Editorial: Better open records

The Daily Sentinel (Grand Junction): We’re witnessing a resurgence of the legislative conceit that too much regulation unnecessarily cramps the economy and jobs creation.

The broad theory here is that government gets in the way. Getting government out of the way of business via deregulation, however, has no corollary. Government doesn’t try so hard to get out of the way when the public’s right to know is at stake.

Government to business: You want a permit? Sure, we can expedite that.

Government to citizen: You want information? Now wait just a minute. We have rules for this sort of thing.

In Sunday’s Denver Post Perspective section, Jeffrey Roberts, executive director of the Colorado Freedom of Information Coalition, explained why Senate Bill 40 is needed to update Colorado’s open-records law for the digital age.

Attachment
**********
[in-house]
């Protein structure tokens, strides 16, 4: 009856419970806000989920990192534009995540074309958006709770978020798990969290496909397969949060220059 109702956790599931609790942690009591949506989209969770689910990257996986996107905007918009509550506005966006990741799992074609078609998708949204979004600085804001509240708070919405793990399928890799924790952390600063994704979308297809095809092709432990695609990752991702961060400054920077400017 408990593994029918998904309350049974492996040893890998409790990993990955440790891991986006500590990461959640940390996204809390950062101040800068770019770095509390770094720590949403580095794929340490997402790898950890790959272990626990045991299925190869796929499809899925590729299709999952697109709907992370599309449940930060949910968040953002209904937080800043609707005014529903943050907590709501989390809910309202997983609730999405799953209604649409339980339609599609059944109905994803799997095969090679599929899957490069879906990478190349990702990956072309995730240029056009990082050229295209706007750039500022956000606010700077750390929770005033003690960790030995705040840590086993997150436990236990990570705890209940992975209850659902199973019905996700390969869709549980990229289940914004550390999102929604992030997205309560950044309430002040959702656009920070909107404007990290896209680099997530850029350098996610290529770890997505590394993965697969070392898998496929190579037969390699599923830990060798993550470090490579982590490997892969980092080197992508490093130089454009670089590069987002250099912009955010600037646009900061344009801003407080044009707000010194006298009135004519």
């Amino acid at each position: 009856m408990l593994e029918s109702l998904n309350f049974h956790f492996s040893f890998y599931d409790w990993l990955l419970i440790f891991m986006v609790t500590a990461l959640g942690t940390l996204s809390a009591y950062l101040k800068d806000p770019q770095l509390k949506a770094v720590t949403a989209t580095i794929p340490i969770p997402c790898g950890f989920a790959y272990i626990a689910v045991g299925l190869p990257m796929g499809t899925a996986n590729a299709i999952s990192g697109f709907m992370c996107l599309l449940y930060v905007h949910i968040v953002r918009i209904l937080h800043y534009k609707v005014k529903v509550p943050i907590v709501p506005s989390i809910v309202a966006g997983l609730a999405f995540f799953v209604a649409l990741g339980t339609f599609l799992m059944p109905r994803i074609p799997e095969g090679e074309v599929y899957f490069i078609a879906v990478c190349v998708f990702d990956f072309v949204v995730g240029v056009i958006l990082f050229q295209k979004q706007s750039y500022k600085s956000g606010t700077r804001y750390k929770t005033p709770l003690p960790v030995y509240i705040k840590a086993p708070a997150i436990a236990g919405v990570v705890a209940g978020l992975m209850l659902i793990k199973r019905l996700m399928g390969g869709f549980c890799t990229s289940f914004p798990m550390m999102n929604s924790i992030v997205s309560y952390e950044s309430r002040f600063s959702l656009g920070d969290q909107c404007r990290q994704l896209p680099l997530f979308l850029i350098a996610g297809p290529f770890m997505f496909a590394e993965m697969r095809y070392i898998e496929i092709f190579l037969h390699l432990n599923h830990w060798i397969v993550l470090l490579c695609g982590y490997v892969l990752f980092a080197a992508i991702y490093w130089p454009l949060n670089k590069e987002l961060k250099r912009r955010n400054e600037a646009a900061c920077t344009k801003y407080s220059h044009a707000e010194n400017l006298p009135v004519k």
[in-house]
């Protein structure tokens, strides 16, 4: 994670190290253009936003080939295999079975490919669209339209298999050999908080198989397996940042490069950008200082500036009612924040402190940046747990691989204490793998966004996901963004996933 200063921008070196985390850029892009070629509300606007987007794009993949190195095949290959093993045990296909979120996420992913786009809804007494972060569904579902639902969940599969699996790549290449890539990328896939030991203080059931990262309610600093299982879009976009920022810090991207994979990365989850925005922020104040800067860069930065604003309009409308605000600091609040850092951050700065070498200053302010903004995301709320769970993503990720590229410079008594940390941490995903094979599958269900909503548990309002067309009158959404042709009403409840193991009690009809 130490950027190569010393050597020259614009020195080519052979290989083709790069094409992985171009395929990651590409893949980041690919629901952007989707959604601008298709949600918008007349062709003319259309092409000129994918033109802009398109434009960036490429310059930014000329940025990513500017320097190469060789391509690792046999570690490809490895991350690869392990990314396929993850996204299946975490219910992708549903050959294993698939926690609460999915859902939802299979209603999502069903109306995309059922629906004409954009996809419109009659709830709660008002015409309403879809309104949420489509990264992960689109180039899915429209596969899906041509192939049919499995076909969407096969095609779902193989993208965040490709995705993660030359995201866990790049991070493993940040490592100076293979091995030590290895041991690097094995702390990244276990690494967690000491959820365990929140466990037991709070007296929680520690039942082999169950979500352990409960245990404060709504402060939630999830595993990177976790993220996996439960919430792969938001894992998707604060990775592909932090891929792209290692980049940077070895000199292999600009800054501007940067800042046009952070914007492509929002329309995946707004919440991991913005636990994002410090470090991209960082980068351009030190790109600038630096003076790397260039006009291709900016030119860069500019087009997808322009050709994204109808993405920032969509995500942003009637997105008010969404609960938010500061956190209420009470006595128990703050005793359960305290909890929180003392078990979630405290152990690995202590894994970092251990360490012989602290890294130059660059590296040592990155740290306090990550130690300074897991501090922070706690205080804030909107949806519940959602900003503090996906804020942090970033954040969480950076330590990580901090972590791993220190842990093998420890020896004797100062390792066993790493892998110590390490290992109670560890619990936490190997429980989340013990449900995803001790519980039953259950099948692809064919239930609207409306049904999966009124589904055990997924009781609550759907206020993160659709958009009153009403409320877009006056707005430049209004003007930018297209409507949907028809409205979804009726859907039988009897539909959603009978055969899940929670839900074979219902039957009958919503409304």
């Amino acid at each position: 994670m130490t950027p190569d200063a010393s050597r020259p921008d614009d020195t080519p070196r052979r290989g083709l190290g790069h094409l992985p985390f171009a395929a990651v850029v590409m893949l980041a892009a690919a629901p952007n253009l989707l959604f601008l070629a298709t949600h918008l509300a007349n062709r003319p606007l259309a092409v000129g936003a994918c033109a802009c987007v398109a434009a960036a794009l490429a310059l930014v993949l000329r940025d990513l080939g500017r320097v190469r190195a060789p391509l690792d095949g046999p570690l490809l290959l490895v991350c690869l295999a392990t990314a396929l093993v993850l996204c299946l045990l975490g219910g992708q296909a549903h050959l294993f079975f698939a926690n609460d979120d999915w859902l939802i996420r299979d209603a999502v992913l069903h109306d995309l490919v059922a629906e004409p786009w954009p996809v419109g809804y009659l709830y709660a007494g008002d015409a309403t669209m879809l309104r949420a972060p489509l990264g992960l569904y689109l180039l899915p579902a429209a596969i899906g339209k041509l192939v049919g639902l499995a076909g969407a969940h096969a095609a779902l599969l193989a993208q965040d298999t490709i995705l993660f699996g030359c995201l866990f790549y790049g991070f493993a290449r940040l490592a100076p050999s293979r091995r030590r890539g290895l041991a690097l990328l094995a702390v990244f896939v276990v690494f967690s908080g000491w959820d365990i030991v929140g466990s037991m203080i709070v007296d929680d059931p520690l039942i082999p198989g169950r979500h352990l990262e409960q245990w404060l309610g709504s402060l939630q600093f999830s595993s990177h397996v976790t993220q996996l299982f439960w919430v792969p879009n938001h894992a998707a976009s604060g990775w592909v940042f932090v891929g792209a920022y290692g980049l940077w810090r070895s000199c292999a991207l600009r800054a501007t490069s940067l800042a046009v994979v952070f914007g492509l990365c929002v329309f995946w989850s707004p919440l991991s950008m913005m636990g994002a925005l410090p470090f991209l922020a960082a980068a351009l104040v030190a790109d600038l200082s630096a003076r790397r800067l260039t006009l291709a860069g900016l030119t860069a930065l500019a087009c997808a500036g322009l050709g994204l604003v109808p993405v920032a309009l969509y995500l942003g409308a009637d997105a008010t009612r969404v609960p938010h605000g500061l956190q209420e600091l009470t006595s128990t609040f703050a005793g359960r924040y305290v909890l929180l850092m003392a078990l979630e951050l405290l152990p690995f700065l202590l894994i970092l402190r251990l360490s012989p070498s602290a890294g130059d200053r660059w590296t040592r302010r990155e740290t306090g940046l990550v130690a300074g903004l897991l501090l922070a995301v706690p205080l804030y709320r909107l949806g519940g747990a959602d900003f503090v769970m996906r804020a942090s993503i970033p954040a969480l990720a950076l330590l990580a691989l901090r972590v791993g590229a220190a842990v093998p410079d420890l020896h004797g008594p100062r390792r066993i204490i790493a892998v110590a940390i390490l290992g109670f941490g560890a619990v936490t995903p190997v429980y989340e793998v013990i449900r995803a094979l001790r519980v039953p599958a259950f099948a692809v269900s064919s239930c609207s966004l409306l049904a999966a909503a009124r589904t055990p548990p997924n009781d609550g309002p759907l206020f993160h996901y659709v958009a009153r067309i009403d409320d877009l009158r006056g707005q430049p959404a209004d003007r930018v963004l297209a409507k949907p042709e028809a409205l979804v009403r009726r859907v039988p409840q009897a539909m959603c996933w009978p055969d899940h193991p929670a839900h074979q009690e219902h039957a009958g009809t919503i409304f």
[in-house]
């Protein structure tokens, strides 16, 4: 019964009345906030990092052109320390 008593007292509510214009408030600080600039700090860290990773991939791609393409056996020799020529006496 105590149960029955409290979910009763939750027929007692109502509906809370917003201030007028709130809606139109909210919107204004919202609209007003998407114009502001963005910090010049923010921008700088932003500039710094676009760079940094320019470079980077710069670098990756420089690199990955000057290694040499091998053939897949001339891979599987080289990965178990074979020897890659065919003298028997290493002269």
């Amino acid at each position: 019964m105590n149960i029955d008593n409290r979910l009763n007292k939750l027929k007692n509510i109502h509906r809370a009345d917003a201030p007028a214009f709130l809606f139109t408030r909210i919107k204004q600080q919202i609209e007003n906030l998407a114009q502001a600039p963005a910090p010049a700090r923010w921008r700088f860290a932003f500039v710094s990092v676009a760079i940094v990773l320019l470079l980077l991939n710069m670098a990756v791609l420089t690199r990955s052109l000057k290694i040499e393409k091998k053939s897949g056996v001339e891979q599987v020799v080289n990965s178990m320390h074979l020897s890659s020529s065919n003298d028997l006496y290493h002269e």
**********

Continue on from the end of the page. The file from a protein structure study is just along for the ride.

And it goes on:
Public records laws are important tools for combating misinformation and getting to the truth. But the state has no obligation to provide electronic records in useful formats that easily lend themselves to analysis.

Senate Bill 40 would change that. The bill requires records custodians to provide records in digital forms if kept that way and requested as such. If a government agency keeps records in an Excel spreadsheet, for example, it should deliver them via open records request in the same format — not paper copies or PDFs, which aren’t searchable, sortable or easy to aggregate.

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